Monday, October 27, 2008

Interview with No Kids' Nick Krgovich

Things have been ridiculously hectic (and painful) here on my end. I twisted my knee, my kid had a low grade asthma attack (which prevented me from going to see No Kids.. Sorry Jeff!!!), and I've been handling some extracurricular activities at work.

So I've had a rather full plate lately. It kinda sucks.

But we've had this interview sitting in the hopper for awhile. and I wanted to get it up.

So without further adieu, here's The Shimmy Shake interview with No Kids' Nick Krgovich.

I think you'll find the interview to shed a lot of light on how he and the band went on developing the incredible sound that is 'Come Into My House.'

The Shimmy Shake: I'm going to be honest, this is without a doubt one of my most favorite albums of the year. I love it, my friends love it, my sister loves it, and these people come from all various points on the musical spectrum. And the music is sonically different from what you were making with P:ano (though I can see the relation). How'd you all go about making Come Into My House?

Nick Krgovich: I like the idea of tying records together with some sort of theme, like "no reverb" or "songs about stuffy, dissatisfied people living in New England" or "awkwardly funky dance pop". Come Into My House is really just an attempt at putting a whole bunch of disparate elements in the same setting, and trying to make it work. I was really interested in trying to marry my infatuation with late 80's/early 90's dance pop, with the melodrama of Douglas Sirk films, and the stillness of Alex Katz paintings and "This Side Of Paradise" by F. Scott Fitzgerald. You know, super "collar up" vibes. I thought attempting to make an autumnal R'N'B record was a good idea for some reason.

SS: I've read in other interviews about your influences, and of course listened to the album, and you can tell that r&b and hip hop had some role in the sound. What were you listening to when writing the songs and recording? How did it become such a defining sound of the album?

NK: It really boils down to Amerie in a lot of ways. I heard "1 Thing" back in 2005 and I just thought it was the most thrilling thing to listen to. I still feel that it is the pop achievement of the decade. Ever since then I've just been taking certain aspects of R'N'B and top-40 music really seriously and it started to inform the way the songs for Come Into My House were being written. I also, got really interested in singing, and writing fairly melismatic melodies, where the notes and the lyrics just become this blur. Like "We Belong Together" by Mariah Carey. I started to get really fascinated by how there are these super weird top ten singles, where the lyrics are almost indistinguishable, yet you totally feel everything about them. It seems to antagonize the idea of what a pop song is considered to be. No more, "Yummy yummy yummy, I've got love in my tummy", now it's these long rambling lines about crying, throwing plates and Bobby Womack on the radio. I find it all really exciting and weird.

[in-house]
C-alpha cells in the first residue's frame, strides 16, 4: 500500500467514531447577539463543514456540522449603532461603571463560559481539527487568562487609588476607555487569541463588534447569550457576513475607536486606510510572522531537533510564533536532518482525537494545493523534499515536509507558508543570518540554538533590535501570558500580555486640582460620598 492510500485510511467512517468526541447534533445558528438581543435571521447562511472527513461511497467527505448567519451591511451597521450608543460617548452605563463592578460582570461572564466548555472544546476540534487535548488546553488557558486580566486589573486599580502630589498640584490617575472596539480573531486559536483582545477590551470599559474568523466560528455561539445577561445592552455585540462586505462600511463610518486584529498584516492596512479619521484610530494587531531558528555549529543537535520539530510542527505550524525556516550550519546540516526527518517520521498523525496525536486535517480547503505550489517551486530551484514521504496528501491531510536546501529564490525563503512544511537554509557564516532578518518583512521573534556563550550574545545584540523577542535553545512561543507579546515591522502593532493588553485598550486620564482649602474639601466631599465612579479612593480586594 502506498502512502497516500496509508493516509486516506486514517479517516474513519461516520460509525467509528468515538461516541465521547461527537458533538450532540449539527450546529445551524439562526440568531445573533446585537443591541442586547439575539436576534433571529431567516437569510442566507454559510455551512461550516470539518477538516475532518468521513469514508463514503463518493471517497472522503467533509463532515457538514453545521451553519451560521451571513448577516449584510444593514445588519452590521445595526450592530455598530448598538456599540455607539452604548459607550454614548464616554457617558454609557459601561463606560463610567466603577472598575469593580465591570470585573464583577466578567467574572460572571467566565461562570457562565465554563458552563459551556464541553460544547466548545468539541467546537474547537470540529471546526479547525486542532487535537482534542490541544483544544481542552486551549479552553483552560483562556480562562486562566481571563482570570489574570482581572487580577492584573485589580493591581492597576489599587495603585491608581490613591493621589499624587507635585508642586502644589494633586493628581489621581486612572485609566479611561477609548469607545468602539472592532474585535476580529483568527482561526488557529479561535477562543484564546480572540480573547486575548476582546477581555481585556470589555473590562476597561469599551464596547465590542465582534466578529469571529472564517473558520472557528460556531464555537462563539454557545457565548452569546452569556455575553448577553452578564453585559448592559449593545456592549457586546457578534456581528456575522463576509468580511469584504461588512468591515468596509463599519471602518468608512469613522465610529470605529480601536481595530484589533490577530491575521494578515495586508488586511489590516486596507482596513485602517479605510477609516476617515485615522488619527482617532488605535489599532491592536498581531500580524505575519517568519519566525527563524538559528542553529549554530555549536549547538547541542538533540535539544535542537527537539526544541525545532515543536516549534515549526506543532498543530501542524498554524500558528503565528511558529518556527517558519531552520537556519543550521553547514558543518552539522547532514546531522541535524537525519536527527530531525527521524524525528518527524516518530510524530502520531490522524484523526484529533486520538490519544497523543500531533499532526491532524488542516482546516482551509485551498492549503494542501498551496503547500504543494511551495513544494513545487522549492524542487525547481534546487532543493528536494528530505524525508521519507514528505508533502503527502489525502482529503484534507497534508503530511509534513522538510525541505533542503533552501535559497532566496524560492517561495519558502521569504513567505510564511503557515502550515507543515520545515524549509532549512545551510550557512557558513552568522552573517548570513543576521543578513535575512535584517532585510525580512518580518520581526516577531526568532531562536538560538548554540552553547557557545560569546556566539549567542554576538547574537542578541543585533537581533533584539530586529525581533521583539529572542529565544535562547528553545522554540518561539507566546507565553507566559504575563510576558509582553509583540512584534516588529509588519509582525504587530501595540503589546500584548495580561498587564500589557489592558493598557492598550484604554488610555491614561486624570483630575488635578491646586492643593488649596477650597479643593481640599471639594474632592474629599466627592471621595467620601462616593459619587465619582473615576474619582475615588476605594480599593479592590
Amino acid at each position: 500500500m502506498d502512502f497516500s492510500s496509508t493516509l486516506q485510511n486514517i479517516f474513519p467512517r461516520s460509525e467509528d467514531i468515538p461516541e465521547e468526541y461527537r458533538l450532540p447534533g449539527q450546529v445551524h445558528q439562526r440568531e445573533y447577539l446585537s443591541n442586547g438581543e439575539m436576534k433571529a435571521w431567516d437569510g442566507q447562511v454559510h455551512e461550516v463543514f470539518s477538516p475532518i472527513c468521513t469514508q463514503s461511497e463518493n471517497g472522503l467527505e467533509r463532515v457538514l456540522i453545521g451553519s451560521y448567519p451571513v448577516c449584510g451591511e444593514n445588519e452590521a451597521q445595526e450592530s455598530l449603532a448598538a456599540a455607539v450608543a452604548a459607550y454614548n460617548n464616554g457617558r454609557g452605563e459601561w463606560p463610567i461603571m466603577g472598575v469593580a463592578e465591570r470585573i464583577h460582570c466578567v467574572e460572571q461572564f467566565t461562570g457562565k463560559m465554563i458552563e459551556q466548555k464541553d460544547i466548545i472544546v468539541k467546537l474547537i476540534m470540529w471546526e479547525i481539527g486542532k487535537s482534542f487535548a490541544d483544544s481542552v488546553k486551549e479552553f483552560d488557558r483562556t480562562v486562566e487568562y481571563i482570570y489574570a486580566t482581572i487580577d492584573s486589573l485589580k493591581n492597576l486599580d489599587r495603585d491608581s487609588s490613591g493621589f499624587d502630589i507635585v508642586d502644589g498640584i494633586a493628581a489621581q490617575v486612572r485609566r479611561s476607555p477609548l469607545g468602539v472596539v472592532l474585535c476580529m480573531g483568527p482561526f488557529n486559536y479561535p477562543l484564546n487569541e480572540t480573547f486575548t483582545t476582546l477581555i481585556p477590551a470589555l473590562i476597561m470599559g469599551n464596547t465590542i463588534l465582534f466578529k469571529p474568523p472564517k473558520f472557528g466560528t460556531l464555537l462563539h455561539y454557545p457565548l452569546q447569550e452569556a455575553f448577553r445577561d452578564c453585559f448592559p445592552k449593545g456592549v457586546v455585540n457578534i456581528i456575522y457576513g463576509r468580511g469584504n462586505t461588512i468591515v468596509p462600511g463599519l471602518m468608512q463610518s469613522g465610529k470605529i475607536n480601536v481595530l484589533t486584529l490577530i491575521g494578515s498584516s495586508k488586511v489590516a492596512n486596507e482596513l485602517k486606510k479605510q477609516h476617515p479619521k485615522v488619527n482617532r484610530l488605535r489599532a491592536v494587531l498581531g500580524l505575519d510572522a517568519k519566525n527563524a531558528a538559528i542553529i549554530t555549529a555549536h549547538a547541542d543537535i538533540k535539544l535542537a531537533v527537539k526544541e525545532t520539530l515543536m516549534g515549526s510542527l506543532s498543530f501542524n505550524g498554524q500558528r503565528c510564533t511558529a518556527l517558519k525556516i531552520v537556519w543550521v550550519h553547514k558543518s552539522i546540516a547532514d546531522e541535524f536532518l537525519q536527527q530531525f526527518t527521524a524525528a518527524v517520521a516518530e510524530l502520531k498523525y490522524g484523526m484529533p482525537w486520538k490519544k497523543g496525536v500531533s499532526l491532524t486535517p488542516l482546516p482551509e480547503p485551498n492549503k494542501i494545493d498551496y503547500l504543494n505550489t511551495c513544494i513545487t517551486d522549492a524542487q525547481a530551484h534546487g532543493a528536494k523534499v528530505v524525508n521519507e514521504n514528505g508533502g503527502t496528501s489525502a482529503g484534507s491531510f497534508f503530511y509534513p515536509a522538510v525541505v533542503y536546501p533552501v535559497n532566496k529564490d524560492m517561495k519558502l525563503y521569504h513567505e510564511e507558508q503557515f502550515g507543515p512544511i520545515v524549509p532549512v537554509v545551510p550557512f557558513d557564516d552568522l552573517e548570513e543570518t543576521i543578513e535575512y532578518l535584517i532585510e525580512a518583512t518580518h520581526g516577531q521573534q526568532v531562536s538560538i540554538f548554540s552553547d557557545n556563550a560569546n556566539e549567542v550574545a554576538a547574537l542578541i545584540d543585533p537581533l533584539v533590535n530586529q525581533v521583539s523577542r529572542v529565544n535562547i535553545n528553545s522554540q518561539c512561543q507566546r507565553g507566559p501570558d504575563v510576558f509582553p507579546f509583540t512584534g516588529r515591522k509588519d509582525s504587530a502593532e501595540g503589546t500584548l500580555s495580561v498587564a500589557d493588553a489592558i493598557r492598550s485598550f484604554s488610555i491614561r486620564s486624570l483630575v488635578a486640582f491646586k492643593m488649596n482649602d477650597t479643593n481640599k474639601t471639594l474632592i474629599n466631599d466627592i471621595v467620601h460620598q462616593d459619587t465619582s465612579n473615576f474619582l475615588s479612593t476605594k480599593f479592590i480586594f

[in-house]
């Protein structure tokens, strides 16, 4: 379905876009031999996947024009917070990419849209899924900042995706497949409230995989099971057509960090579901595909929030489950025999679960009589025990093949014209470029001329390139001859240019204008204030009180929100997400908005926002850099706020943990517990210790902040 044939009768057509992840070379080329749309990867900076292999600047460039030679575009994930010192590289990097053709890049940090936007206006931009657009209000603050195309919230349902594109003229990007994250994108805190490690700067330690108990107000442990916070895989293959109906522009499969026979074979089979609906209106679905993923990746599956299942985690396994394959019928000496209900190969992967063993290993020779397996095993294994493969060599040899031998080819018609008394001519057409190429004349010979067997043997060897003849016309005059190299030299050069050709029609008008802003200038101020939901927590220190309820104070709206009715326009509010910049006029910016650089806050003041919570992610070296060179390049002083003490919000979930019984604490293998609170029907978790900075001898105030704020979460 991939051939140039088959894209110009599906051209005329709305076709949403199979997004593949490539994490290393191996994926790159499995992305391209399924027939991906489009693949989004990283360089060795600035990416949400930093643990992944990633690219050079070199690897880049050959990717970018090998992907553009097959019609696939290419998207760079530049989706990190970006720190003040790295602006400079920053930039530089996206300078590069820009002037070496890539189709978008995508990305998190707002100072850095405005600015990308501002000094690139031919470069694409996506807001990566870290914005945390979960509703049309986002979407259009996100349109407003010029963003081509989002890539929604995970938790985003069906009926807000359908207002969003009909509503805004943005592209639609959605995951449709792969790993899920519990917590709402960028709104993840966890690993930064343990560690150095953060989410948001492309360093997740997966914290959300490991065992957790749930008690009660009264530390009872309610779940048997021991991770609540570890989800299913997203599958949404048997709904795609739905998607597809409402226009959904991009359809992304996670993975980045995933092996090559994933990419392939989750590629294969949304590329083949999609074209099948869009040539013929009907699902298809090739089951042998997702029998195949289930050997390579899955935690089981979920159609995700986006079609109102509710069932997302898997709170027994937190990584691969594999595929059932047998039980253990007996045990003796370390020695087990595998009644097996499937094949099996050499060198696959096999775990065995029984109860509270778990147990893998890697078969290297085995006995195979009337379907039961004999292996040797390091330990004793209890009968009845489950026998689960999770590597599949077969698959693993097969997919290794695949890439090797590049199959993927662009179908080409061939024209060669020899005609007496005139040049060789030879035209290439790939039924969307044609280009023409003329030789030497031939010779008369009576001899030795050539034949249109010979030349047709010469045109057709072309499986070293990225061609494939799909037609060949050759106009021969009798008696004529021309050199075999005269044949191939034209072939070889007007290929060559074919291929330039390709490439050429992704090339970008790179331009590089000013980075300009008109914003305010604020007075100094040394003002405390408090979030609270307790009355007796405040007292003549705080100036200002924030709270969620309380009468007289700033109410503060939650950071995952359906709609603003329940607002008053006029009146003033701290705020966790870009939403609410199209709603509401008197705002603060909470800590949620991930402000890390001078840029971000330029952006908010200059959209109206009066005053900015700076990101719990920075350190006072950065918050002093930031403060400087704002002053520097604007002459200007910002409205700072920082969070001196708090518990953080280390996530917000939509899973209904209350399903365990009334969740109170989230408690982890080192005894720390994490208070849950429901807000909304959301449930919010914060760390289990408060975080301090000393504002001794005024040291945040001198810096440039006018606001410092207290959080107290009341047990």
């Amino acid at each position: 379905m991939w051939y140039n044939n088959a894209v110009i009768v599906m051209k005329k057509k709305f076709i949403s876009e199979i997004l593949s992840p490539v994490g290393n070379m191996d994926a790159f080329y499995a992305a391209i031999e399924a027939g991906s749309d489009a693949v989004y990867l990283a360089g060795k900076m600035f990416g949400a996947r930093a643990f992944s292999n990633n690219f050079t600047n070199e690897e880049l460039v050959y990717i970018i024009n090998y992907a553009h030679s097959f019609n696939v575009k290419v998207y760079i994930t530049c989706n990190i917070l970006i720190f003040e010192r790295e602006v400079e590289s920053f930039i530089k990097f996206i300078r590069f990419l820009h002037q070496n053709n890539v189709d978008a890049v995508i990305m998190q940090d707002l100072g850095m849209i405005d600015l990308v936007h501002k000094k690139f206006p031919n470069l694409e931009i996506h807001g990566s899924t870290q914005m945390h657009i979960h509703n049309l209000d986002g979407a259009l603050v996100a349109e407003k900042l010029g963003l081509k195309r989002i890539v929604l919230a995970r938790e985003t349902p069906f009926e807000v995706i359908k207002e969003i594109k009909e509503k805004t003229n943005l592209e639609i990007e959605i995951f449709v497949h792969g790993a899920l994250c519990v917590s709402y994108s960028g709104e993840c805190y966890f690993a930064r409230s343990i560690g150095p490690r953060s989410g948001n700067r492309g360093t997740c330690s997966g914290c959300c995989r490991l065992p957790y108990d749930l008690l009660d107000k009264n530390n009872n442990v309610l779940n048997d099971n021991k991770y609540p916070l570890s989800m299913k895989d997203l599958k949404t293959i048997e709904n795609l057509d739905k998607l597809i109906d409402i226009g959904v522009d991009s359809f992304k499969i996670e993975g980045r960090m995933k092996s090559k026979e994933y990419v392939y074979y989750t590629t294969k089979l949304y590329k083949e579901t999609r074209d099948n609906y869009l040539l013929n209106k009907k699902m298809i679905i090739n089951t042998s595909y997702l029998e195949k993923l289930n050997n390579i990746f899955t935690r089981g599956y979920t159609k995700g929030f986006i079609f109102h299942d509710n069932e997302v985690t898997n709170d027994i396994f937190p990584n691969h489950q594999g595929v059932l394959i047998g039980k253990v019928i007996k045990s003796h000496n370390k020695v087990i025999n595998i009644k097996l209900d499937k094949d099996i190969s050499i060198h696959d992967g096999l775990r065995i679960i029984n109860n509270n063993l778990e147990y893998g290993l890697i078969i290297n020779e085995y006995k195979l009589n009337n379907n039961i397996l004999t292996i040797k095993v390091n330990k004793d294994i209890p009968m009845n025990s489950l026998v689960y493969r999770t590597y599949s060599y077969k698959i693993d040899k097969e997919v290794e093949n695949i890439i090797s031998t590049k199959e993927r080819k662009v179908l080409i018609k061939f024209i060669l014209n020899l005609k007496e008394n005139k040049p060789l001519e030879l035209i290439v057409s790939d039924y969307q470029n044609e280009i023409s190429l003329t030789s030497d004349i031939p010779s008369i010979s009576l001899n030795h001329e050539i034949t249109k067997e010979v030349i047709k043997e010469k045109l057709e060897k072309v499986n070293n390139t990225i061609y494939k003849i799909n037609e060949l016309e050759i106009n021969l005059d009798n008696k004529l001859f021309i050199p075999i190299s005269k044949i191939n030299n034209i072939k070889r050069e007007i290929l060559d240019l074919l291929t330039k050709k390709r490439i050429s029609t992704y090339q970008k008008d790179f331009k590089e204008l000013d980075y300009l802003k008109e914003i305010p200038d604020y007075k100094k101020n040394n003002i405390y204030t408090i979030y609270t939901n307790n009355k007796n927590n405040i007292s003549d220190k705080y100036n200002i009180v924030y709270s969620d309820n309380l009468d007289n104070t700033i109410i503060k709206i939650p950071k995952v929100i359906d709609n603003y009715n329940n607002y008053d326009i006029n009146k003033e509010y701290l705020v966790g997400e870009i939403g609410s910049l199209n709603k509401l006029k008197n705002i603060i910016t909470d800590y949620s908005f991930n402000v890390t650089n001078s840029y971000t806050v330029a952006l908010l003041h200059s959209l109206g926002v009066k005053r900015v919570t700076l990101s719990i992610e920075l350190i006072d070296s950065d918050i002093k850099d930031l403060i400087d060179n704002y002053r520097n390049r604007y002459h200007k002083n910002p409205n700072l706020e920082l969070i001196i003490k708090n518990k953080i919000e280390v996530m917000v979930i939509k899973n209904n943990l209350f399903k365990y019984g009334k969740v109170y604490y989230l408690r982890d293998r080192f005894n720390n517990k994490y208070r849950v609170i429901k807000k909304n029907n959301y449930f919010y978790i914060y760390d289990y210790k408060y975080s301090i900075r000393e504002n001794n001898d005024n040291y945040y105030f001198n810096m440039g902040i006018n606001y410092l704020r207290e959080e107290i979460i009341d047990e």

SS: I caught you on the first one at the Black Cat Backstage opening up for Dirty Projectors, and now you're opening up for Mirah. That's been pretty much touring non-stop. How's that affecting the band, and your energy in shows?

NK: Well, I wouldn't say we've been touring non-stop but we are certainly playing more often than we did as P:ANO. I think there's much to be learned from playing music in front of people, especially night after night. On our tours we generally play the same set, because I feel that each show can be wildly different even though we are playing the same material. I was just reading "Catching The Big Fish" by David Lynch, and he was going on about the "circle" between an audience watching a film and the film itself. Just how different it can be from screening to screening depending on the energy in the theatre. With P:ANO I used to be really hung up on always trying something, then moving on. The songs didn't seem to have long lives at all. I don't really feel that way now.

SS: One thing I was amazed with at the show was the ability to not so much recreate the sound on the record, but to sort of fill it out with just the three of you. What have you found to be successful in your shows in getting that really complex layered sound from the album?